1. Well, White Shield at least I’d think. This is part of the prob­lem actu­al­ly, more Eng­lish-style bot­tle-con­di­tioned beers are need­ed.


  7. There is also Blue Bird Bit­ter. I wouldn’t call White Shield IPA real­ly as it doesn’t have the Amer­i­can taste or a strong hop qual­i­ty, but it is a bit high (ABV) per­haps for a bit­ter as cur­rent­ly under­stood.

  8. Maybe its my prox­im­i­ty to a cou­ple of major importers but I’m gen­er­al­ly get­ting US beers fresh­er than most UK ones! Far as bot­tles for home go, I’d agree a micro brewed 4% brown ale is like­ly to be at best dull, punk as a go to? Nah I can get sier­ra Neva­da pale 20p cheap­er, with us ipas there is a bench mark drawn by say tor­pe­do, modus hoperan­di, stone ipa (with­in 2 weeks of brew­ing its mind­blow­ing­ly good) which leaves many US imports look­ing poor. And fair few im think­ing of bet­ter UK beers for less dosh. Though I’m spoilt with my local ish brew­ers includ­ing ilk­ley, kirk­stall, mag­ic rock and mallinsons. My actu­al pur­chas­es favour the new and dif­fer­ent but with a lot of brew­eries on my ‘prob­a­bly won’t both­er’ list.

  9. If white shield isn’t an ipa then ipa has changed its mean­ing. It’s not a US influ­enced ipa I’ll give u that

  10. I large­ly agree and the post some up the way I feel. I’m large­ly try­ing to avoid buy­ing bot­tles of beer from micro brew­ers now due to the hit and miss qual­i­ty and instead opt for Thorn­bridge or brew­dog as these are always good and cheap­er .

    Its actu­al­ly very annoy­ing that some small craft brew­ers are charg­ing top prices for their prod­ucts that in my expe­ri­ence out of the bot­tle are often under carbonated/totally flat. Most­ly sold at the same price you would expect to pay for a top end pint of cask in a craft pub.

  11. Steve, I meant it most­ly for the lack of Amer­i­can hop taste, since IPA in Eng­land often con­notes the Stone IPA type of taste, i.e., big citric/piney hit.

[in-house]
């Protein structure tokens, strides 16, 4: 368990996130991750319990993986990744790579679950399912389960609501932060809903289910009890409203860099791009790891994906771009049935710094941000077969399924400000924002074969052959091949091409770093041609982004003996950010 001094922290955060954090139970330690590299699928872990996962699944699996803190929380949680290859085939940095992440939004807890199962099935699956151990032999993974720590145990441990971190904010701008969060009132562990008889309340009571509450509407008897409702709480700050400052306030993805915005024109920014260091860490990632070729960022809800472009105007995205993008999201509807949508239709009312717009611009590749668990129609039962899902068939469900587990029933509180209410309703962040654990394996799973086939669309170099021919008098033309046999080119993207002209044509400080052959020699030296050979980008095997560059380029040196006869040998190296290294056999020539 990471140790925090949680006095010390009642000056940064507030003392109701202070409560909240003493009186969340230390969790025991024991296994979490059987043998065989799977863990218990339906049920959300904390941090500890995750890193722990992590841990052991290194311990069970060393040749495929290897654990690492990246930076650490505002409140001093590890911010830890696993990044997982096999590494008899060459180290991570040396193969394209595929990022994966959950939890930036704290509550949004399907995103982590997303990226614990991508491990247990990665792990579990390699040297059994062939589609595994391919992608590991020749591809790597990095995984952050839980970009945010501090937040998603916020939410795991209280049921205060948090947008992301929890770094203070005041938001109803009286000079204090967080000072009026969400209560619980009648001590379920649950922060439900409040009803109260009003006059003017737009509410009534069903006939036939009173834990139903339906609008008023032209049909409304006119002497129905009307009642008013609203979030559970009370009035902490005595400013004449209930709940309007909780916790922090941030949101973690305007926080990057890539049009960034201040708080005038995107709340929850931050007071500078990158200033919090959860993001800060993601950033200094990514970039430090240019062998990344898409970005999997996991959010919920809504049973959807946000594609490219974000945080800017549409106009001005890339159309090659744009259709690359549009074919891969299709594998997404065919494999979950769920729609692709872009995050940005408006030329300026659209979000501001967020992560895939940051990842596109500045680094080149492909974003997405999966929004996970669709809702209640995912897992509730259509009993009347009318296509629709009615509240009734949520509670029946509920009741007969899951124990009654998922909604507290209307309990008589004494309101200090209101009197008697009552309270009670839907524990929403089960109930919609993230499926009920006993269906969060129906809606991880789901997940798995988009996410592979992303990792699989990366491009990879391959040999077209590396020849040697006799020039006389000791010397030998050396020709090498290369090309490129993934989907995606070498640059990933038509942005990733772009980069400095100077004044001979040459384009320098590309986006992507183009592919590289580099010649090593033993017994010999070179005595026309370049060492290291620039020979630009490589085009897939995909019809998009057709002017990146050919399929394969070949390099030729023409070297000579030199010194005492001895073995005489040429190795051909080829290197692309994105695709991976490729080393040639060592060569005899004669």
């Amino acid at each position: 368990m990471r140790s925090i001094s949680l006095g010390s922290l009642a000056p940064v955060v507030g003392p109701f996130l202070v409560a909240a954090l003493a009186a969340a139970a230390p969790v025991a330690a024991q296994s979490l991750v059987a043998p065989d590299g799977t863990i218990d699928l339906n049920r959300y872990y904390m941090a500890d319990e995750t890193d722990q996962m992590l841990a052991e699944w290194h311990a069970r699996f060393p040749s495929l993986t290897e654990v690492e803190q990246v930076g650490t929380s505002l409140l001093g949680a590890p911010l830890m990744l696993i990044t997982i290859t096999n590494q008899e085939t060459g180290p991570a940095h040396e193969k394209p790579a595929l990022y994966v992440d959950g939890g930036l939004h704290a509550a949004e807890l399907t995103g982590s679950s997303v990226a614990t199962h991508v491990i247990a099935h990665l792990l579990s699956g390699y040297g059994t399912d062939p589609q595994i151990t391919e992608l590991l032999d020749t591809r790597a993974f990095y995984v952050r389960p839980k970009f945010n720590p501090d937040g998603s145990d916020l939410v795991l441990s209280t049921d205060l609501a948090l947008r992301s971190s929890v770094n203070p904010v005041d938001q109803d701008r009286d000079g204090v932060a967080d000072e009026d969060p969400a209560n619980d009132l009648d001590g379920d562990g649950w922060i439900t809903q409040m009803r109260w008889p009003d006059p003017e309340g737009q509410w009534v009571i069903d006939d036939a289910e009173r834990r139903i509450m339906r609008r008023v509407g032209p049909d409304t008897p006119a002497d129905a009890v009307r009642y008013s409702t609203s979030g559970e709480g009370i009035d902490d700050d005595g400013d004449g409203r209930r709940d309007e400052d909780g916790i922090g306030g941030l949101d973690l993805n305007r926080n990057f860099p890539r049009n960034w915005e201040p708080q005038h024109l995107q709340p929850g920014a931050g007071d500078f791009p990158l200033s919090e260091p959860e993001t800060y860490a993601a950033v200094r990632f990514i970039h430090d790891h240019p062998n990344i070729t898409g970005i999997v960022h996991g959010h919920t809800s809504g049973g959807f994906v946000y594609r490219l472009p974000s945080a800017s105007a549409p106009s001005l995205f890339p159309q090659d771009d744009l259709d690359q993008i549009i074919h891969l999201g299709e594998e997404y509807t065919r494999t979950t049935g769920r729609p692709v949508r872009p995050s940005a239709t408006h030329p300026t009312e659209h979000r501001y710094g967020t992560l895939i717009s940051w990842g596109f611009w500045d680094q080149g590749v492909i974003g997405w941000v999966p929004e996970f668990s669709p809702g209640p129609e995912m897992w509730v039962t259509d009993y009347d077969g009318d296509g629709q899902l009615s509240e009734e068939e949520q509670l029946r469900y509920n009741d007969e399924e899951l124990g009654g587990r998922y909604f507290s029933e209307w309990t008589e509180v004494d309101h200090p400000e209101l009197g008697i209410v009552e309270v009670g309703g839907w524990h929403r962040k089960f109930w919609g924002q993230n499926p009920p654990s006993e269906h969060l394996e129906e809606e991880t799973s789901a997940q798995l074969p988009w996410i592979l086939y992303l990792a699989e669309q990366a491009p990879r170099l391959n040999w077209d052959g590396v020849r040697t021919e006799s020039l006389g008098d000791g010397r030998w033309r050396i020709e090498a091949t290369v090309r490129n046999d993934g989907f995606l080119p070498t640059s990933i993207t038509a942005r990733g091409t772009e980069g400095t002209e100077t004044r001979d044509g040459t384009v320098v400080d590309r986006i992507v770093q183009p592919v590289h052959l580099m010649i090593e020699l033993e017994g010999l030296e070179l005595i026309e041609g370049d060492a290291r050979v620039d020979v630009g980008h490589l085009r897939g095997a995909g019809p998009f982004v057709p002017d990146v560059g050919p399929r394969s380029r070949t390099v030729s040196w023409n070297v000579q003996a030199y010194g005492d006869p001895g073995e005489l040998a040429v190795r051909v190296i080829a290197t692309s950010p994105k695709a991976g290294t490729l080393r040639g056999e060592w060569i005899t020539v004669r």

12. Giv­en the pro thorn­bridge posts can I say ive found their cask recent­ly hit and miss and keg while con­sis­tent­ly good, con­sis­telt­ly over­priced

  13. You can, but we can only real­ly make judge­ments based on our own expe­ri­ence, and we’ve nev­er had to pour any Thorn­bridge down the drain, or aban­don a pint of their beer unfin­ished.

  14. I bought six bot­tles from a small brew­er near us recent­ly (no names, no pack drill). #1 was great; #2 and #3 were very live­ly and tast­ed more sour than they should have been, based on com­par­i­son with the cask ver­sions of the same beers (which were superb when I had them); #5 was very live­ly and undrink­ably sour, and went down the sink; and #6 is still wait­ing its turn, although with­out very high expec­ta­tions. As for #4, the bot­tle broke – quite qui­et­ly and incon­spic­u­ous­ly (until I noticed the pud­dle) – while it was stand­ing under the stairs; I imag­ine inter­nal gas pres­sure was involved. The brew­ery very kind­ly offered to replace it with a cou­ple of bot­tles, although right now I’m not in a tear­ing hur­ry to take them up on the offer. I’m guess­ing the sour/gusher com­bo is what hap­pens when too much yeast gets at too much sug­ar.

  15. I have found thorn­bridge beer can be hit and miss . Obvi­ous­ly Jaipur is top notch but I have had wild swan bot­tles which taste sul­phurous . Could this beer the long neck bot­tles , usu­al­ly sit­ting on the top shelf in wait­rose get­ting light struck and not get­ting snapped up as quick as 3 for a fiv­er fullers

  16. I drink what I’d con­sid­er to be a lit­tle too much beer (Untap­pd reck­ons 500+ since Novem­ber), and I’ve only had to pour away 1 or 2 bot­tles in that time. Maybe I am just not that dis­cern­ing 😉 Had a few poor pints in though recent­ly, with a few places serv­ing flat keg beer (and I don’t even like beer to be high­ly car­bon­at­ed). Frus­trat­ing!

    1. Andy – ‘fussy’ is prob­a­bly the word you’re after, and we wish we weren’t.

  17. IPAs trav­el bad­ly. Amer­i­can brew­ing has real­ly swung in the direc­tion of late hop­ping, where all the aro­ma and fla­vor is com­posed of incred­i­bly del­i­cate and evanes­cent com­pounds. They don’t trav­el even well across state lines (a month is enough to real­ly dull the zing), what to speak of an ocean.

    This is one rea­son Bel­gians are such great imports. They’re brewed to sur­vive, par­tic­u­lar­ly because of that month in the warm room dur­ing bot­tle con­di­tion­ing.

  18. Love this post. Coin­ci­den­tal­ly, we’re tak­ing all of our man­agers to Bel­gium next month in part to re-engage with Bel­gian beers, which is where it all start­ed for us many moons ago…